1) Record the steps of the chase as separate cues in a cue stack and then turn the cue stack into a chase and adjust the modifiers as required. 2) You can save channel data directly onto a UDF or UDK. Channel data on a UDF acts very much like a submaster on the frog series. Simply set up the position data you want in the programmer ensuring the required parameters are tagged and then enter the command RECORD <UDF>, where UDF is the flash button associated with the UDF you want to record. Whether you choose to use UDFs, UDKs or palettes is really up to you. They can all be used as a method of outputting fixture data. 3) Select the fixtures that you want to be in the group and then enter the command RECORD GROUP N ENTER, where N is the group number. To record the group onto a UDF simply enter the command: GROUP N RECORD <UDF>, where UDF is the flash button associated with the UDF you want to record. see the relevant chapters of the Operating Manual for further details.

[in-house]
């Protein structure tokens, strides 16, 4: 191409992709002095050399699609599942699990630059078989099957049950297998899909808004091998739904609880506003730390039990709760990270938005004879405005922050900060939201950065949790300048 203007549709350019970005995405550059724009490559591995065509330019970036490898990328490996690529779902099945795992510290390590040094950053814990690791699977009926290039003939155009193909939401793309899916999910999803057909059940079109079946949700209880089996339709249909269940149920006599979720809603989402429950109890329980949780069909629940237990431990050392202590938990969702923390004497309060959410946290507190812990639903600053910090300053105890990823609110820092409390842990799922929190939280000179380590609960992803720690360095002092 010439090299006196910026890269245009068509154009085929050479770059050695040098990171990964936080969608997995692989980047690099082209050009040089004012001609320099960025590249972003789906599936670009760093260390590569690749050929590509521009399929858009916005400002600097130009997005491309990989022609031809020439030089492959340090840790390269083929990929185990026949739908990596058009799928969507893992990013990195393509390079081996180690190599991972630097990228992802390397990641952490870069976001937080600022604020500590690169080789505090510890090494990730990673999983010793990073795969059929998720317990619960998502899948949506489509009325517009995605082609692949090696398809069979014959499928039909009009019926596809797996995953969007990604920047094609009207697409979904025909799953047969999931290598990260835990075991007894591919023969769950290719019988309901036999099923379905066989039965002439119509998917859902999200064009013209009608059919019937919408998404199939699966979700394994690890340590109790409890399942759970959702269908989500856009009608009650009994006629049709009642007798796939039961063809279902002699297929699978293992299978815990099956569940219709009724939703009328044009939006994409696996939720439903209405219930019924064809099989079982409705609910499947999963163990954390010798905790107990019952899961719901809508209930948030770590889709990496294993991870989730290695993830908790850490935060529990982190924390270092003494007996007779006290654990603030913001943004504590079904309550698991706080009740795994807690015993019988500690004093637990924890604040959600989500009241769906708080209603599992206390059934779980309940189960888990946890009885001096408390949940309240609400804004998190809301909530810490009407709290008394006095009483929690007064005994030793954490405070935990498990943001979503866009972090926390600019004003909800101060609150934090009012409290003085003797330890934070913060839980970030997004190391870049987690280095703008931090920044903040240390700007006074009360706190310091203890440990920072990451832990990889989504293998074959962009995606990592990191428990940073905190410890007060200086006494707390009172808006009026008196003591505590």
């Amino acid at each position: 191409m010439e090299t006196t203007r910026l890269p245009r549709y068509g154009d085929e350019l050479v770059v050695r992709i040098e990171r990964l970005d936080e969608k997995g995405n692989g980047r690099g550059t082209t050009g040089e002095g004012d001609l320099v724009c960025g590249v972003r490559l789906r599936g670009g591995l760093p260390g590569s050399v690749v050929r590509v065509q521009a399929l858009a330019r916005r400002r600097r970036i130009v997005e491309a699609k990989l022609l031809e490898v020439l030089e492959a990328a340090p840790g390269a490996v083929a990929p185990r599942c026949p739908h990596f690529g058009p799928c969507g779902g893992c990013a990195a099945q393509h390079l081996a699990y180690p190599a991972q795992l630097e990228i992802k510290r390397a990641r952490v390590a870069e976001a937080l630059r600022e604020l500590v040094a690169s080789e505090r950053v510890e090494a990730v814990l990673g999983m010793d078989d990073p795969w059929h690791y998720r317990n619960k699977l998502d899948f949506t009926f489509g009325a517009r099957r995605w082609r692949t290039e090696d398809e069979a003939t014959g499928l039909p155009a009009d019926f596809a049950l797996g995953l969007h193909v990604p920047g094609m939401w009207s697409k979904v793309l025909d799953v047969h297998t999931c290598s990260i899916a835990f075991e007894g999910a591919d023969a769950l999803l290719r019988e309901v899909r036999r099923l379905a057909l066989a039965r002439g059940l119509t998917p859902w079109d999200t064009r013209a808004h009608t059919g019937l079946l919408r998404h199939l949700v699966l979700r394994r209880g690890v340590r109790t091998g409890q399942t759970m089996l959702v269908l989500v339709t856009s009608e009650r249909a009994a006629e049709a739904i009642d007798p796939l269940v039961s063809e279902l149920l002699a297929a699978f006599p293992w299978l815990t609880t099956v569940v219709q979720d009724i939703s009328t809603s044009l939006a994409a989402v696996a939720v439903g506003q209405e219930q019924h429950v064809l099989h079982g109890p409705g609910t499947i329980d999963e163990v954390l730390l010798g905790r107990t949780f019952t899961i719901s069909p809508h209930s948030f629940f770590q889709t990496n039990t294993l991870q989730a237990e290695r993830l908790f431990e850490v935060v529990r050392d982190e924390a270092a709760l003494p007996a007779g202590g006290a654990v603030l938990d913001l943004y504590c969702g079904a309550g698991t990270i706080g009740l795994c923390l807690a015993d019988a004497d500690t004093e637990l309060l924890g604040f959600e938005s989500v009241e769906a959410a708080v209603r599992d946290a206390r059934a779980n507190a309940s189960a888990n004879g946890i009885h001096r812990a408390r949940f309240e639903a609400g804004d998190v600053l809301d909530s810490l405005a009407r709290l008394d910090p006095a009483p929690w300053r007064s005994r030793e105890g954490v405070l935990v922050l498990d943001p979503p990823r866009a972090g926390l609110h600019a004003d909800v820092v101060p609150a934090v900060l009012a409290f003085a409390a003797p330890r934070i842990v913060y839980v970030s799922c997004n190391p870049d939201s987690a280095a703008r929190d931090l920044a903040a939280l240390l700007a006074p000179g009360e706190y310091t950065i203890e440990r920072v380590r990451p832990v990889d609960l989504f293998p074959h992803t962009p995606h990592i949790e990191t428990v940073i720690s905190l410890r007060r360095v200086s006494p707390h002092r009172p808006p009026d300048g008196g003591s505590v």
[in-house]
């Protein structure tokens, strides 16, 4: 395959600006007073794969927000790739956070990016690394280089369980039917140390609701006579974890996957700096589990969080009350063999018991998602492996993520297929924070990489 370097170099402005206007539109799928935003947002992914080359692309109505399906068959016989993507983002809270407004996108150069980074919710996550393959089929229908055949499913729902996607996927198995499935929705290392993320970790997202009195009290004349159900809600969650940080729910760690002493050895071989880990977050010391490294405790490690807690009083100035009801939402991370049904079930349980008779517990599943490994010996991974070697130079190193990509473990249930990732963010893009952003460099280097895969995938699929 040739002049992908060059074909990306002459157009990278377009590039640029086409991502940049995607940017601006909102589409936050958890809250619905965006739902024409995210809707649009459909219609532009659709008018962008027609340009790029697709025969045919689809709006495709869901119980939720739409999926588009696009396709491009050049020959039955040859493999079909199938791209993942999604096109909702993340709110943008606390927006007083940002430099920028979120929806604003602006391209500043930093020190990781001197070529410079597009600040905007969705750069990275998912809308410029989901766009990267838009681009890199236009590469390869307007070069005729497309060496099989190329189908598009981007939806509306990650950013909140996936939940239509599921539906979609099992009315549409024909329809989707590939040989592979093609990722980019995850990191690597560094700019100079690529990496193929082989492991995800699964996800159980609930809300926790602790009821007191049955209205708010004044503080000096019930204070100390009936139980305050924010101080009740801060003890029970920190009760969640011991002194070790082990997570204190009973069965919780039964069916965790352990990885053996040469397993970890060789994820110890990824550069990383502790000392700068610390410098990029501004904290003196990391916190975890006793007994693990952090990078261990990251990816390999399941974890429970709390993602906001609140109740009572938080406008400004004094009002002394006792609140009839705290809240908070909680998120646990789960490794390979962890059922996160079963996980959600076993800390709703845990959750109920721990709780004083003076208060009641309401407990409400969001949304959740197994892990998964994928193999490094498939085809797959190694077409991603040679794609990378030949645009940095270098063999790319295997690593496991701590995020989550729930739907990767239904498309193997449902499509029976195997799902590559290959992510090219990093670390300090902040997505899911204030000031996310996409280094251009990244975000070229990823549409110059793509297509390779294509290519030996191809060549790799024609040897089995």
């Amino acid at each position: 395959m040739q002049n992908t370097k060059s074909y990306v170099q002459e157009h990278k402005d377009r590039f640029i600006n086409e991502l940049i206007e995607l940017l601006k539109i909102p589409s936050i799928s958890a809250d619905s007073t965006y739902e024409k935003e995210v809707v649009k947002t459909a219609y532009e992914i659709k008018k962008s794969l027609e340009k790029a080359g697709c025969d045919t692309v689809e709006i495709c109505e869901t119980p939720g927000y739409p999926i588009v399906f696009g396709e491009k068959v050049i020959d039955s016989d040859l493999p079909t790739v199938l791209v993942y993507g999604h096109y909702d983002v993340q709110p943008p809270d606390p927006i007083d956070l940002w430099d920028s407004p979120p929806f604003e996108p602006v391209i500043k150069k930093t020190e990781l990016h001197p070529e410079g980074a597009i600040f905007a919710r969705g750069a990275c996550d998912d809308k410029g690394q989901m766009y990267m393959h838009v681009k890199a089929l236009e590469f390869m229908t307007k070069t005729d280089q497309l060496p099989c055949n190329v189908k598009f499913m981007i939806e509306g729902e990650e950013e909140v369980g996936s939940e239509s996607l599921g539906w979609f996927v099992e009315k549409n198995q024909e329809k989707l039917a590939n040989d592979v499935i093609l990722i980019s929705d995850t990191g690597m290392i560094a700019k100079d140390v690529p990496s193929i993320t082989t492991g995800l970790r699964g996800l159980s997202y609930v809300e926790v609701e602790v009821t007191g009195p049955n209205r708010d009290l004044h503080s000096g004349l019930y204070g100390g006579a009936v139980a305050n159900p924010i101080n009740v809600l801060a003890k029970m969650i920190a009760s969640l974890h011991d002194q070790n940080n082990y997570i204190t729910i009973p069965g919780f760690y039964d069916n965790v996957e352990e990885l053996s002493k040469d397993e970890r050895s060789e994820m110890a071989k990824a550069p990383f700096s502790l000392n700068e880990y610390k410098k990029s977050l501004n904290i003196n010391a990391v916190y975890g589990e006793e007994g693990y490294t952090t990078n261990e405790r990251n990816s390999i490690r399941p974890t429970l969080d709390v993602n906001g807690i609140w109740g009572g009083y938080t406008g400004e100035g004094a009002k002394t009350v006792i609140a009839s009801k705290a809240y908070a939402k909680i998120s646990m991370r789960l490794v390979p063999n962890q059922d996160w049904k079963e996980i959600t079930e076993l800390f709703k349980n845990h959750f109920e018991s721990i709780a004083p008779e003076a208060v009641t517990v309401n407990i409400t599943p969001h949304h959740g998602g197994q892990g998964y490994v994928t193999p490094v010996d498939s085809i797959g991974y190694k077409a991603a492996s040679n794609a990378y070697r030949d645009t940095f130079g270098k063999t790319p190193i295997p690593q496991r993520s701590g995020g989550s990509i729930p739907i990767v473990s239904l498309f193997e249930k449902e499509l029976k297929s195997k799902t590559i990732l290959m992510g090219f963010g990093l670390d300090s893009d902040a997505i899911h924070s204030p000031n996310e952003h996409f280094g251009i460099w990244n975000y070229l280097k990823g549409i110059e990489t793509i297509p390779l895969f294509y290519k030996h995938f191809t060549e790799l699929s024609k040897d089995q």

25. When editing you can adjust the generic levels by ... Holding down the corresponding channel flash button, picking up the existing level by bringing the preset fader through the programmed level. The fader then controls the level of the channel (Modifying Scenes - Page 4-9) When the cursor is on the selected channel you can enter the required value numerically via an external keyboard followed by ENTER. (External keyboard - Page 7-14)